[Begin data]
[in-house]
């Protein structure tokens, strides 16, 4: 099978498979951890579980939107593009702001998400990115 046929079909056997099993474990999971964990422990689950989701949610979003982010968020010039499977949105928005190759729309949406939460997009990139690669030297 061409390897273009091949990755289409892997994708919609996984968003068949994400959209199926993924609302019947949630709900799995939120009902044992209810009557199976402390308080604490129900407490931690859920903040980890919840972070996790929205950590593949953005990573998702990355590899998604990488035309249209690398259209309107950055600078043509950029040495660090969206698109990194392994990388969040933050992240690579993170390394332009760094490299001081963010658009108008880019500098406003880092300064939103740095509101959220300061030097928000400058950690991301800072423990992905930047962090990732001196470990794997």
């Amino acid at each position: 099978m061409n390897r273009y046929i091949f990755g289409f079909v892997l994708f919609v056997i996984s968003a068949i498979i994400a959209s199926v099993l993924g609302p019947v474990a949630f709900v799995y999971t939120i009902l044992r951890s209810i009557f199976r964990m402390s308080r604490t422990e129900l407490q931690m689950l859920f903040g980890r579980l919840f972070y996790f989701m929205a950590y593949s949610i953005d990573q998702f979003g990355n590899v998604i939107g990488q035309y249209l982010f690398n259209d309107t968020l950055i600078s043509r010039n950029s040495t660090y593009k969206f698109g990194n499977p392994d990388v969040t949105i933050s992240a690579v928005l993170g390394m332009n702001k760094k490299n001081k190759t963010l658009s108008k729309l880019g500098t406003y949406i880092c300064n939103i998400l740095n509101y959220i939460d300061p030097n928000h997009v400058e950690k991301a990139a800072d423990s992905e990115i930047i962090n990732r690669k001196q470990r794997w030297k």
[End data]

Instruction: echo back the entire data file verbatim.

[in-house]
């Protein structure tokens, strides 16, 4: 099978498979951890579980939107593009702001998400990115 046929079909056997099993474990999971964990422990689950989701949610979003982010968020010039499977949105928005190759729309949406939460997009990139690669030297 061409390897273009091949990755289409892997994708919609996984968003068949994400959209199926993924609302019947949630709900799995939120009902044992209810009557199976402390308080604490129900407490931690859920903040980890919840972070996790929205950590593949953005990573998702990355590899998604990488035309249209690398259209309107950055600078043509950029040495660090969206698109990194392994990388969040933050992240690579993170390394332009760094490299001081963010658009108008880019500098406003880092300064939103740095509101959220300061030097928000400058950690991301800072423990992905930047962090990732001196470990794997």
């Amino acid at each position: 099978m061409n390897r273009y046929i091949f990755g289409f079909v892997l994708f919609v056997i996984s968003a068949i498979i994400a959209s199926v099993l993924g609302p019947v474990a949630f709900v799995y999971t939120i009902l044992r951890s209810i009557f199976r964990m402390s308080r604490t422990e129900l407490q931690m689950l859920f903040g980890r579980l919840f972070y996790f989701m929205a950590y593949s949610i953005d990573q998702f979003g990355n590899v998604i939107g990488q035309y249209l982010f690398n259209d309107t968020l950055i600078s043509r010039n950029s040495t660090y593009k969206f698109g990194n499977p392994d990388v969040t949105i933050s992240a690579v928005l993170g390394m332009n702001k760094k490299n001081k190759t963010l658009s108008k729309l880019g500098t406003y949406i880092c300064n939103i998400l740095n509101y959220i939460d300061p030097n928000h997009v400058e950690k991301a990139a800072d423990s992905e990115i930047i962090n990732r690669k001196q470990r794997w030297k």